The road we use was a freight road for wagons in the post civil war era. They had a sort of winch at the top of the steep sections, and you unhooked your mules , then they pulled you up with the winch. This was not free of course, and the road was called a "turn pike" because you had to pay the toll. My side of the mountain range is steep, but the other side is really impressively steep. Big trucks today can't use the road because they burn out their brakes and go off the cliffs. That happened about 3 weeks ago, as it does periodically. Years ago a school bus from Florida tried to come down that stretch, burnt out the brakes, careened off the road and hit an oak tree. Ended badly.
We use it because it's the shortest way to her house, saves about 20 miles over going through the next pass over.
There are plenty of pull over's along this road, so you can let your brakes cool. We took this picture while we were waiting.
We took this photo on the other side of the summit. On a clear day with no smoke in the air you can see Atlanta from here.
You can't tell it, but just a few feet behind M is a cliff. Ever so often, people will pull over here at night, walk over to look at the lights, and go right over the cliff.
I don't know why they don't at least put a sign or rails, something.
This steep road crosses it at the summit. There's a trail head there where you can park if you want to do a day hike, or if you are coming from Springer Mountain and plan to hike to this gap, then quit and head home. Not a good idea though, since the vehicles get vandalized or broken into on a routine basis.
If you saw the movie "Into the Woods", this is the Appalachian Trail way station where Robert Redford and Gary Busey were walking through the stone building. It's perched right on the summit, at Neal's Gap, Georgia on Blood Mountain.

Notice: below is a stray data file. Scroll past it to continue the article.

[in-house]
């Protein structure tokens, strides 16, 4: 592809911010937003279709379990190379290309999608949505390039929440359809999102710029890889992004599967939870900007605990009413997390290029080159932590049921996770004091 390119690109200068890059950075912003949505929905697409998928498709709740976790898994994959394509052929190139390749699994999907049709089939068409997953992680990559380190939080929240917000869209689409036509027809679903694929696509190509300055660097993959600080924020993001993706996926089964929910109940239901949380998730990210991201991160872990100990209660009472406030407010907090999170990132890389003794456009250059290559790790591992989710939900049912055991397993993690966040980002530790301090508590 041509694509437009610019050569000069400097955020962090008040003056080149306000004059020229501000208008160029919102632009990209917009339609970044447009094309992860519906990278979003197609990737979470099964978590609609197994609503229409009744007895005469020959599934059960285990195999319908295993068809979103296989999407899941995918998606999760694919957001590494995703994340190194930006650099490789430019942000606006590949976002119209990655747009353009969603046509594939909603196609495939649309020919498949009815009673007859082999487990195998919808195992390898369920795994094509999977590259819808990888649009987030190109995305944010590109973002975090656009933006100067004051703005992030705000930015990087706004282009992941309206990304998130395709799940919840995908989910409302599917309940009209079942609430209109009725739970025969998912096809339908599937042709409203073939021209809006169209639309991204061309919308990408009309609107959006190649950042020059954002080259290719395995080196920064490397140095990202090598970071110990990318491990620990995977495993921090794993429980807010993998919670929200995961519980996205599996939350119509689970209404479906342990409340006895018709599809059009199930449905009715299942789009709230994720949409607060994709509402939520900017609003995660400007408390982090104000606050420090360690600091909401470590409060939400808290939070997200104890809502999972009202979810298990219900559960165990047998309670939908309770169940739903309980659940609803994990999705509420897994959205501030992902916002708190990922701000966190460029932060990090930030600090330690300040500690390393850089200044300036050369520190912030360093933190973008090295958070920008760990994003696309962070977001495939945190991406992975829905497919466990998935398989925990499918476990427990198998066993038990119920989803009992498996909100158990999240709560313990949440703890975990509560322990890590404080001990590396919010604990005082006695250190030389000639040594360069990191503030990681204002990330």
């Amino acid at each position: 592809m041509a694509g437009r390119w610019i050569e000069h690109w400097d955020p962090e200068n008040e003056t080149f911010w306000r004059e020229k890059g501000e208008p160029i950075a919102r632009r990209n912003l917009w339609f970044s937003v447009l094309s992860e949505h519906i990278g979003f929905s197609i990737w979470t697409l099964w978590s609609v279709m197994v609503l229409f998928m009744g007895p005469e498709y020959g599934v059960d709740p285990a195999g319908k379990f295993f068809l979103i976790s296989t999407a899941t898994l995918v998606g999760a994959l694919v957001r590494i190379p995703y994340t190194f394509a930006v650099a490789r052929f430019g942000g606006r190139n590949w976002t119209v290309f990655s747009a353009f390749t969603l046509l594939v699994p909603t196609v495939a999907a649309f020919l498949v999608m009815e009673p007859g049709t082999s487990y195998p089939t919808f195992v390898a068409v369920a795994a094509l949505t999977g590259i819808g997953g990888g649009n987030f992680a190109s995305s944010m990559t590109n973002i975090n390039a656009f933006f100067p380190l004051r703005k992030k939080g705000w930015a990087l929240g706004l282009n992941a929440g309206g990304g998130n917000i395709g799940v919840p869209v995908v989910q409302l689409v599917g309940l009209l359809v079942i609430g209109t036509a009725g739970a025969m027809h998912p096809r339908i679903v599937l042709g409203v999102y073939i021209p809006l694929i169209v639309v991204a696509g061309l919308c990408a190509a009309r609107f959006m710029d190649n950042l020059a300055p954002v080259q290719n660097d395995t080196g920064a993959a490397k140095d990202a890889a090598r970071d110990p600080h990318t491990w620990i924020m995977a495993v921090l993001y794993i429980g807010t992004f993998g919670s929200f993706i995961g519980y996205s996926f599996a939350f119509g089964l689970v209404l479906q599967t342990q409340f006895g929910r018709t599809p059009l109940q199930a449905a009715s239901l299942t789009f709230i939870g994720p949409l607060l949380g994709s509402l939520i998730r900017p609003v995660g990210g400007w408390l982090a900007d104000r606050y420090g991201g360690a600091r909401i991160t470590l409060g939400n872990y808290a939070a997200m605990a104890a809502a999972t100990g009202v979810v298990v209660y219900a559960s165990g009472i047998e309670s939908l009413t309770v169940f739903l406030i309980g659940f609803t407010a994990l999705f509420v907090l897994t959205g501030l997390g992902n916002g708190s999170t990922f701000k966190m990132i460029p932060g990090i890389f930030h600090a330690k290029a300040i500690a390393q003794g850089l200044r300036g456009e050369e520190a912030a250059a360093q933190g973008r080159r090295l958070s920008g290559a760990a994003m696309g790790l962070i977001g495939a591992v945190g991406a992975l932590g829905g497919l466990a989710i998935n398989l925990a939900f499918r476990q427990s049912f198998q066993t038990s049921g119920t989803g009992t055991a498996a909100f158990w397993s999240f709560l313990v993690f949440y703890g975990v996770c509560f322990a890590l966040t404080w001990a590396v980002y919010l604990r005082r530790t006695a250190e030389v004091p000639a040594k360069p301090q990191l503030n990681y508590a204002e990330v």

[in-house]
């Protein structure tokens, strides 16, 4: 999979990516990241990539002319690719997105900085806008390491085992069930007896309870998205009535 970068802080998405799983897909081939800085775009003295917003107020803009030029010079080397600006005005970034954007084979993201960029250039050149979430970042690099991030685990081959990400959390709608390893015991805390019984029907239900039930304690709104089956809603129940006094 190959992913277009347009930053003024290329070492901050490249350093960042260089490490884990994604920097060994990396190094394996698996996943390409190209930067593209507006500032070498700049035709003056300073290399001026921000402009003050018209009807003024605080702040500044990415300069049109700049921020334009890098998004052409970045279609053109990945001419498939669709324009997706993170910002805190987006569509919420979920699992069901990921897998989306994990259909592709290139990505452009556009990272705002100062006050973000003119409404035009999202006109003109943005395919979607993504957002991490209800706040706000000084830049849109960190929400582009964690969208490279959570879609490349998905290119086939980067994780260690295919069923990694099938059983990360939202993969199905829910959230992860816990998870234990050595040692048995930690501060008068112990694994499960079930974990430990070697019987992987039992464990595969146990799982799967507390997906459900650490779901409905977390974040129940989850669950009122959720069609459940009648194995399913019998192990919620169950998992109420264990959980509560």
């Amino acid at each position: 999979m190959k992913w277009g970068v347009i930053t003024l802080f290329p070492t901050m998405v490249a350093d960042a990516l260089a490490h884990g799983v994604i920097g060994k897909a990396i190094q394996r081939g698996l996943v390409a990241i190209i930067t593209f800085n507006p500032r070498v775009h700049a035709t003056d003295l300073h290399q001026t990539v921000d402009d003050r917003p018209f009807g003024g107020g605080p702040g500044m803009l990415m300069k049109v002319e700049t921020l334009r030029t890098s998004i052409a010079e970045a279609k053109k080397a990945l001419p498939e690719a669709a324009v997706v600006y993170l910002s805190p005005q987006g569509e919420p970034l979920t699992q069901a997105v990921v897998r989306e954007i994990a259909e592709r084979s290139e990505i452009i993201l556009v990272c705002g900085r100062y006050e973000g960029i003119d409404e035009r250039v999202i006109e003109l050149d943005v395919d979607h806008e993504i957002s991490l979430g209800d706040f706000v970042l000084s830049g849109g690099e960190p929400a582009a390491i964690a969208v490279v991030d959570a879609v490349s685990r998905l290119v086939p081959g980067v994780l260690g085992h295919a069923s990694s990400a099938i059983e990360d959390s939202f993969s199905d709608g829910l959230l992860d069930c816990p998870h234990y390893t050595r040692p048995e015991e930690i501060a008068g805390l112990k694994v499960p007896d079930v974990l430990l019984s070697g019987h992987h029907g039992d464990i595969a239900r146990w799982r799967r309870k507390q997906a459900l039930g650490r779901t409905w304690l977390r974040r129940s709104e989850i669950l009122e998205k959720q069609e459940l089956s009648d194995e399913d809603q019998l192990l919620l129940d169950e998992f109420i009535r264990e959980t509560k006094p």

When we came back home, we came this way. It's actually out of our way a bit, but the road is much better and you don't have to smell brake smoke all the way down the mountain.
North Georgia is popular with people who think Big Foot is lurking in the national forest. A couple of years ago, a deputy sheriff driving down the road at night in White county, Ga got some dash cam footage that is pretty hair raising, over near Helen, Ga,.
I don't know if Big Foot is out there or not but I don't meander around the woods anymore. Hogzilla certainly was real and those guys are probably more dangerous than Big Foot if he is really out there.
The famous Neal's Gap Gato. Everybody has to have their picture taken with him. I think he should put up a sign and charge $5.00 like the Indians do along the highway in the Southwest.
This is the overlook at Neal's Gap. They have a nice, shaded picnic area there, with tables.
The Appalachian trail runs through the overlook, up a long flight of stone steps, and then on off into the woods.
This picture doesn't do the view justice. You can see way down into the "flatland" from up there.
The Hiking Center at Neal's Gap sells all sorts of camping supplies, hiking gear, books on the trail and the mountains, maps, food , you name it. They also have a service where they will mail extra gear you don't want to hump over the mountains anymore back home for you. We always go in the center and look at the offerings when we go this way, but we only use this road perhaps two or three times a year.
The trip to my mother in law's house took us through Helen, Clarkesville, Cornelia, Toccoa, Duluth, Gainesville, Cleveland and all points in between. We took back roads all the way. There were many, many little houses like this one, flying the Confederate flag, and lots of businesses. I saw many Confederate flag bumper stickers, and a lot of pickups with a pole mounted in the bed and the flag flying from that. It made me feel better. Things are not so grim as the talking heads would like everyone to think. In the country side, the appreciation of Southern heritage is strong.
I used the movie "Gettysburg" to show clips to my 5th graders when we studied the Civil War. It's a good , historically accurate movie. It's also ok for kids about 12 and up, I would say.
Among other recent events, somebody broke into the kid's Jeep up there where they live, and stole the new $200 phone I just bought my daughter. It was insured, but what a goat rope it has been trying to settle all that. AT&T are the worst people in the world about trying to nickel and dime you to death when you have to make adjustments to the account. They are charging me a $20.00 activation fee to let the replacement phone use the account. AT&T reeks. I have been looking for a better service, but I am limited by the fact that only Verizon and AT&T have any coverage here where I live.
Cell phones are largely line of sight propagation. In the mountains, you can pretty well forget about reliable connections.